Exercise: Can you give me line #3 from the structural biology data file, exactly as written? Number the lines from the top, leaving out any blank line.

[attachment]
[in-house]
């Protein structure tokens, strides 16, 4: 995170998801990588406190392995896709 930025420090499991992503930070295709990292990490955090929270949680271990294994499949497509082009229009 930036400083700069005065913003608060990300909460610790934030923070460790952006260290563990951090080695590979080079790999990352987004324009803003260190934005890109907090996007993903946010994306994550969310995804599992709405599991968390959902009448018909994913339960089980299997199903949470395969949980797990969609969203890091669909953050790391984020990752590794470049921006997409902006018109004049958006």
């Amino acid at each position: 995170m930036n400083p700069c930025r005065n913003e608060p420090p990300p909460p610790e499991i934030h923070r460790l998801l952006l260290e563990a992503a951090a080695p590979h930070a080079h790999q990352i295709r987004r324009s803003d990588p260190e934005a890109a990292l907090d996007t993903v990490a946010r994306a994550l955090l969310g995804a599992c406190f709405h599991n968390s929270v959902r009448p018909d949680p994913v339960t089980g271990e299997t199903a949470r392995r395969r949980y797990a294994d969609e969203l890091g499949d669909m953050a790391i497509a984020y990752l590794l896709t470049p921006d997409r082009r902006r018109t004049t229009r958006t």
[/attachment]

């Amino acid at each position: 995170m930036n400083p700069c930025r005065n913003e608060p420090p990300p909460p610790e499991i934030h923070r460790l998801l952006l260290e563990a992503a951090a080695p590979h930070a080079h790999q990352i295709r987004r324009s803003d990588p260190e934005a890109a990292l907090d996007t993903v990490a946010r994306a994550l955090l969310g995804a599992c406190f709405h599991n968390s929270v959902r009448p018909d949680p994913v339960t089980g271990e299997t199903a949470r392995r395969r949980y797990a294994d969609e969203l890091g499949d669909m953050a790391i497509a984020y990752l590794l896709t470049p921006d997409r082009r902006r018109t004049t229009r958006t």